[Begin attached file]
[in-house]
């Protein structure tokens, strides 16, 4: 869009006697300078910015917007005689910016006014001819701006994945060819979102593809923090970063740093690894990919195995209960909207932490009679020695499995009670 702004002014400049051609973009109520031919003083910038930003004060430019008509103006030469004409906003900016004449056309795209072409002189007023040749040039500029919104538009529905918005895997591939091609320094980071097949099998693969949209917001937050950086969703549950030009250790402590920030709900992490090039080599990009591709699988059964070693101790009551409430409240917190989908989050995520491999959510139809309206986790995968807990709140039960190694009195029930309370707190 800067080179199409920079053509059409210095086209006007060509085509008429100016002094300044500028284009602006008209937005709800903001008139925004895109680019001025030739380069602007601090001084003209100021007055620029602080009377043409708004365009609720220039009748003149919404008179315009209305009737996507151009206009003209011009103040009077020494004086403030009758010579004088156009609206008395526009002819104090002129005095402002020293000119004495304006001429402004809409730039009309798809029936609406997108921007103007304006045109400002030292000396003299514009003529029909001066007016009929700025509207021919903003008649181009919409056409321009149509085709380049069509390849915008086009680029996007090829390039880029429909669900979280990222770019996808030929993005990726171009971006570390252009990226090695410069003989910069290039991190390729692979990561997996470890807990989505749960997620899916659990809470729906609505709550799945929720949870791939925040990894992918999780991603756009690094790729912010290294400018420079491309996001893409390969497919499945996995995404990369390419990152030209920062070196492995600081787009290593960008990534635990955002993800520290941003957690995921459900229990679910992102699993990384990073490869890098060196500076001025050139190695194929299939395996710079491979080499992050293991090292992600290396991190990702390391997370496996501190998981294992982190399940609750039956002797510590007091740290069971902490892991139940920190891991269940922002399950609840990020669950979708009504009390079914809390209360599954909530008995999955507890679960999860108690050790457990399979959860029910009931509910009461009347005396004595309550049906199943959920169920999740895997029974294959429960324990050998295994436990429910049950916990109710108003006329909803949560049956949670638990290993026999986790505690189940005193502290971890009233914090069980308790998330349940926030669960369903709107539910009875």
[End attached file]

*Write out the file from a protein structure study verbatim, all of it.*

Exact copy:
[in-house]
């Protein structure tokens, strides 16, 4: 869009006697300078910015917007005689910016006014001819701006994945060819979102593809923090970063740093690894990919195995209960909207932490009679020695499995009670 702004002014400049051609973009109520031919003083910038930003004060430019008509103006030469004409906003900016004449056309795209072409002189007023040749040039500029919104538009529905918005895997591939091609320094980071097949099998693969949209917001937050950086969703549950030009250790402590920030709900992490090039080599990009591709699988059964070693101790009551409430409240917190989908989050995520491999959510139809309206986790995968807990709140039960190694009195029930309370707190 800067080179199409920079053509059409210095086209006007060509085509008429100016002094300044500028284009602006008209937005709800903001008139925004895109680019001025030739380069602007601090001084003209100021007055620029602080009377043409708004365009609720220039009748003149919404008179315009209305009737996507151009206009003209011009103040009077020494004086403030009758010579004088156009609206008395526009002819104090002129005095402002020293000119004495304006001429402004809409730039009309798809029936609406997108921007103007304006045109400002030292000396003299514009003529029909001066007016009929700025509207021919903003008649181009919409056409321009149509085709380049069509390849915008086009680029996007090829390039880029429909669900979280990222770019996808030929993005990726171009971006570390252009990226090695410069003989910069290039991190390729692979990561997996470890807990989505749960997620899916659990809470729906609505709550799945929720949870791939925040990894992918999780991603756009690094790729912010290294400018420079491309996001893409390969497919499945996995995404990369390419990152030209920062070196492995600081787009290593960008990534635990955002993800520290941003957690995921459900229990679910992102699993990384990073490869890098060196500076001025050139190695194929299939395996710079491979080499992050293991090292992600290396991190990702390391997370496996501190998981294992982190399940609750039956002797510590007091740290069971902490892991139940920190891991269940922002399950609840990020669950979708009504009390079914809390209360599954909530008995999955507890679960999860108690050790457990399979959860029910009931509910009461009347005396004595309550049906199943959920169920999740895997029974294959429960324990050998295994436990429910049950916990109710108003006329909803949560049956949670638990290993026999986790505690189940005193502290971890009233914090069980308790998330349940926030669960369903709107539910009875």